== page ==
Here's what happens when I'm charging with the smart charger: The charger checks the batteries and applies charging voltage according to the state of discharge. If the battery is really low, it starts with a BULK charge where the battery is receiving high current. At some predetermined point, the charger changes to the ABSORPTION mode where the voltage remains constant but the current declines. Finally, when the battery is fully charged, the charger enters a FLOAT stage where the charger continues to deliver a lower level of voltage to maintain the battery in the fully charged state.

Well, this is all fine and good on the house bank which works just like it's supposed to. But the starting battery is another matter. Even though the Link 20 battery status meter shows a -36.5 amp-hour deficit, the voltage on the battery is up around 13.65 VDC so the charger thinks it's just fine and applies a FLOAT charge. But, as soon as I push the starter button on the engine control panel, it's clear that the battery is NOT fine as it can't even crank the engine over once. And, as if that wasn't enough, even with the charger connected, by morning the amp-hour deficit will be -37.1 Ah. Obviously there is something using battery juice even when the engine isn't being started, but that isn't even the issue. The charger should have absolutely no trouble keeping up with this miniscule draw but ti doesn't. It just lets the battery keep draining.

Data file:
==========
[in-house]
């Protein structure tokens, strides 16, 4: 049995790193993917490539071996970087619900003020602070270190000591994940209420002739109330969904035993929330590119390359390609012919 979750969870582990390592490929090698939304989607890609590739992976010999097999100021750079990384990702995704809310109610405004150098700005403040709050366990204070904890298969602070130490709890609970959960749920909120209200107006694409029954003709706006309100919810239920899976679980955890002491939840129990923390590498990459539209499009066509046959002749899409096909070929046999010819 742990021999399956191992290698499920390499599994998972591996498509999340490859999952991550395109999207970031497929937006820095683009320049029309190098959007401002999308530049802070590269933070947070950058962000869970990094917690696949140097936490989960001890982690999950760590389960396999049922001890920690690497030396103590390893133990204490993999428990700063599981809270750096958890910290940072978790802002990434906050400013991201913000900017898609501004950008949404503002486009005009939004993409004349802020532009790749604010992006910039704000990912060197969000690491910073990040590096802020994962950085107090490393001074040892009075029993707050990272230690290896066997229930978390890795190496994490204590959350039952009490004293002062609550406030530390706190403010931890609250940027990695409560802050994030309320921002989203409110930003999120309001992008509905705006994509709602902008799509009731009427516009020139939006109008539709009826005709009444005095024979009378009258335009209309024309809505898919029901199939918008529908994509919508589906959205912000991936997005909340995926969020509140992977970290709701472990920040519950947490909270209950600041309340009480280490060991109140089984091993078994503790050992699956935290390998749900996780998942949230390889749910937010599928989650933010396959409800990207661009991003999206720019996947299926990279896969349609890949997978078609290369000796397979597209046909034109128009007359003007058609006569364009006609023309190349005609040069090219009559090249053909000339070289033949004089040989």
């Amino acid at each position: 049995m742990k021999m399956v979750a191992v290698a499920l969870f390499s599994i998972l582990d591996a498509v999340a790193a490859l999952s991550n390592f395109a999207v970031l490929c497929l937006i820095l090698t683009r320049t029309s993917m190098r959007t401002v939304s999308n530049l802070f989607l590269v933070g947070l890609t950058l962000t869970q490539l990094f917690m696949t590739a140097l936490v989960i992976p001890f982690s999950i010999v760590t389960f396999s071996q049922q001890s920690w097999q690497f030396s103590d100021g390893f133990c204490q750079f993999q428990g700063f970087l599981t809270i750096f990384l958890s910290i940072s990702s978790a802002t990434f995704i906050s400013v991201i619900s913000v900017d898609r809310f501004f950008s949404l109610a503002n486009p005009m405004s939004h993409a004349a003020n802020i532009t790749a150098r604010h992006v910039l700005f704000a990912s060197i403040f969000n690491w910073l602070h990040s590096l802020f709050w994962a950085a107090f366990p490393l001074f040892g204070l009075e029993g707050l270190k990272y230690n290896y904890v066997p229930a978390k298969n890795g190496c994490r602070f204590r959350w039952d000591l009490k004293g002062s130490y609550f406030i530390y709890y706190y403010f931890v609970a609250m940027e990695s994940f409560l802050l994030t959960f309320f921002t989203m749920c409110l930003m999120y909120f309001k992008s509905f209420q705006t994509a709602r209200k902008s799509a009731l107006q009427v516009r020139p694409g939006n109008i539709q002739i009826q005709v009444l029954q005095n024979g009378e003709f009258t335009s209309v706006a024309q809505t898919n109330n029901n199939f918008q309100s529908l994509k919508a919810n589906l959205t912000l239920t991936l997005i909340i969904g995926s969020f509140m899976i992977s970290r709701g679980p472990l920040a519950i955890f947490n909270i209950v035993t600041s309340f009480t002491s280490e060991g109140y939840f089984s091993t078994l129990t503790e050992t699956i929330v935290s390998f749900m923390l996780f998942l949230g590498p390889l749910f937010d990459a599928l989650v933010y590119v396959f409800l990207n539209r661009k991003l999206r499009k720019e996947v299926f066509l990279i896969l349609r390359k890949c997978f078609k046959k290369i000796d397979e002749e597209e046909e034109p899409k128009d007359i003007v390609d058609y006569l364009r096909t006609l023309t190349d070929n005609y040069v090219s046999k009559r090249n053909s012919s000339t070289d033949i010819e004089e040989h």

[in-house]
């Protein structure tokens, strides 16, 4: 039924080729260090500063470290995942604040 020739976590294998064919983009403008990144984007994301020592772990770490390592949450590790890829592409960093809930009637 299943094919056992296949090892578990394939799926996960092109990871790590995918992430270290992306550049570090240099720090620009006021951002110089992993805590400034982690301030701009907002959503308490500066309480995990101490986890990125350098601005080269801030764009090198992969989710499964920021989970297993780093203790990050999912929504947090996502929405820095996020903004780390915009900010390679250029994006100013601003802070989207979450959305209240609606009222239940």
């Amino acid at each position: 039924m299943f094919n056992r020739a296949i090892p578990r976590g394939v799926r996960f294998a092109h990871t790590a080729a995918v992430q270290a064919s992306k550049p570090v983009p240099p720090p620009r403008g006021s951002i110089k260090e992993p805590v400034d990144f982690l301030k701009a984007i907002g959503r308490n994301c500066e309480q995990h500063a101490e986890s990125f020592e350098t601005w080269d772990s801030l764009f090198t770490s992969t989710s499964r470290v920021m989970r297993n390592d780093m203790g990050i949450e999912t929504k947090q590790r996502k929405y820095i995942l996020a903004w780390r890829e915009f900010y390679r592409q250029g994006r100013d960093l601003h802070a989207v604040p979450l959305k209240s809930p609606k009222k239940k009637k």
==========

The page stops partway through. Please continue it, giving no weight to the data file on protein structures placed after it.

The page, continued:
And it gets even weirder. Okay, maybe the Xantrex smart charger isn't so smart, but what about the simple alternator, or the solar panels? We can motor for 24 hours with the alternator merrily running along and when we get where we're going, you think the battery will crank the engine? NO! How about the house batteries? Oh they're just fat and happy and showing a 0 Ah deficit. Which is good, don't get me wrong, but I wish the starting battery would be so cooperative.

Last week, while we were at anchor, I fired up the generator and turned on the Xantrex so I could "equalize" the starting battery. Equalizing is when you force a fairly high voltage (around 16.5 VDC) through the battery to dissolve the sulfates off the lead plates. This is a way of revitalizing a battery that has been chronically undercharged or is just getting old. Every hour or so you take a specific gravity reading to check the state of charge. When all the cells are reading correctly, the battery is charged and you can stop equalizing. This looked promising at first. The voltage to the battery was high and the amp-hour deficit started to fall. After about 3 hours, all the cells were reading good. My hydrometer isn't good enough to get an accurate specific gravity reading, but they were all in the middle of the green zone. The Ah deficit was still -26.4 or something but I decided I'd run the generator long enough.

Next day I tried starting the engine and got the anemic Rrr-Rrrr... of a nearly dead battery for all my efforts.

So, I can't seem to charge my starting battery. The only time I've had any luck was when I disconnected the leads from the battery and connected a standard 6A automotive starter to it for a few hours. The next day the battery was able to start the engine. Reluctantly, but it started. I'm trying that again tonight and watching the Ah deficit to see if it returns to 0. It's not a regimen I want to follow but it may provide another clue.